As well intentioned as the cost-control proposal may be, Dr. Jawien said, “we believe this approach is unethical and rife with flawed economics. The CMS sought to cut Medicare Part B drug reimbursements in 2005 and again 2012, and it resulted in a major shift of cancer care to the more expensive hospital setting.”

Due to negotiating clout, hospitals are typically able to procure drugs in higher volumes at lower costs. But the net effect is an increase in treatment costs overall, according to the Community Oncology Alliance (COA), a patient advocacy and lobbying group based in Washington, D.C.

In 2004, the COA reports, independent community cancer clinics such as cCARE delivered 84 percent of chemotherapy in the United States. However, as a result of CMS’ Part B experiments, by 2014 that number had fallen to 54 percent, with the remaining treatments going to hospitals, where overall costs can be higher.

The net effect is that in 2014 alone, the COA says, taxpayers shelled out in excess of $2 billion more for chemotherapy than they would have had the site-of-service not shifted to hospitals.

“Our doctors support the laudable effort to drive down the costs of cancer care,” said Dr. Jawien. “However, this proposal is not well thought out. It will take decision making out of many patients’ hands and endanger their health, and will likely actually drive healthcare costs up rather than down.”

For more information, the Community Oncology Alliance (COA) recently issued a 33-page response to the CMS proposal.

 

 MEDIA CONTACT: Paul Kellogg Multimedia PR Director (303) 382-2999 PaulK@VanguardCommunications.net 

Copyright (C) 2016 GlobeNewswire, Inc. All rights reserved.

Avoidable Hospital Admissions Drop With Medicare Advantage

The research, “Understanding the Impact of Medicare Advantage on Hospitalization Rates: A 12-State Study,”(34 page PDF) used data from the dozen states that specifically identify whether a patient’s primary payer is Medicare Advantage; most states do not make this distinction, reporting only that the primary payer is Medicare. Still, said the authors, the 12 states included appear to be representative of all states in terms of race, ethnicity, poverty rates and physician workforce.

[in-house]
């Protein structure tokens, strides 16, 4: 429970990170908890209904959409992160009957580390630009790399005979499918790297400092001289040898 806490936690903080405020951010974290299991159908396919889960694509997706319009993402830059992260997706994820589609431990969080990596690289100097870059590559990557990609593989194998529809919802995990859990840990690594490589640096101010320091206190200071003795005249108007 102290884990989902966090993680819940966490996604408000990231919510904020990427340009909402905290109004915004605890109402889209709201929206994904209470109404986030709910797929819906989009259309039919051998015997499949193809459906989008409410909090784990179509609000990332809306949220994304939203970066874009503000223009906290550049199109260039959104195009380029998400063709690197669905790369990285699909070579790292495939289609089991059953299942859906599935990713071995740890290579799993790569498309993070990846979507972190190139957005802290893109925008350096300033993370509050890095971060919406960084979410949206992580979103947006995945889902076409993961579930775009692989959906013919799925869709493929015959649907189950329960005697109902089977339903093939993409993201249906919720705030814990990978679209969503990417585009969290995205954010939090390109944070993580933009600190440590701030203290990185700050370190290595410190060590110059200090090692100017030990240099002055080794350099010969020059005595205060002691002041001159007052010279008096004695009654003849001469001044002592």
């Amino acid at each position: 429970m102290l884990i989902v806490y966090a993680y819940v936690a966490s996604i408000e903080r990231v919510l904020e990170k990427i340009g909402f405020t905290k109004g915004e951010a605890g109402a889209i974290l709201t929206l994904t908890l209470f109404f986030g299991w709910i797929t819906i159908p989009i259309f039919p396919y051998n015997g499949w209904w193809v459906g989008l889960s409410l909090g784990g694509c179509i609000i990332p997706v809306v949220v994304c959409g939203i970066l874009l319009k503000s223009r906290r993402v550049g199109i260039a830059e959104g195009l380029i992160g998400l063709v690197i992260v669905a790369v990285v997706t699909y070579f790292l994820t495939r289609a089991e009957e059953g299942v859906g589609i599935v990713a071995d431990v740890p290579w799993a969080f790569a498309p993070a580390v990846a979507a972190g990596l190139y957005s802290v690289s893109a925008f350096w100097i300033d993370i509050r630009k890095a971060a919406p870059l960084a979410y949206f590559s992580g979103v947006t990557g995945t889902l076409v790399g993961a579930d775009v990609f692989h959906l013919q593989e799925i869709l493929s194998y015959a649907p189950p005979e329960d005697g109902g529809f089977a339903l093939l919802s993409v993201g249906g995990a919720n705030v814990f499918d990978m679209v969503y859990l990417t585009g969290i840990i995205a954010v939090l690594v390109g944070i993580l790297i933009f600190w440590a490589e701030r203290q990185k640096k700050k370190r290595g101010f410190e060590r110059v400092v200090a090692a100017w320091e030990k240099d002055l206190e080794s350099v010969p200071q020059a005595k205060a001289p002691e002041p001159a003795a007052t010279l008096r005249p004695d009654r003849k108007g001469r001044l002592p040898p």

The lower rate of avoidable hospitalizations persisted after researchers controlled for age, gender, race/ethnicity, region and “various proxies for health,” they wrote.

Medicare Advantage costs are market-sensitive, and some analysts question whether CMS should be paying private insurers a higher premium to care for Medicare patients. In some states, such as Oregon, Medicare Advantage plans are much more expensive than traditional fee-for-service Medicare.

Andrew Bazemore, M.D., M.P.H., director of the Graham Center, was one of the authors of the study.

“Using a larger study area and more contemporary data and methods, this work confirms previous evidence showing that you tend to find fewer avoidable hospitalizations in areas with high penetration of Medicare Advantage and among individual beneficiaries using these plans compared to traditional Medicare,” Bazemore told AAFP News.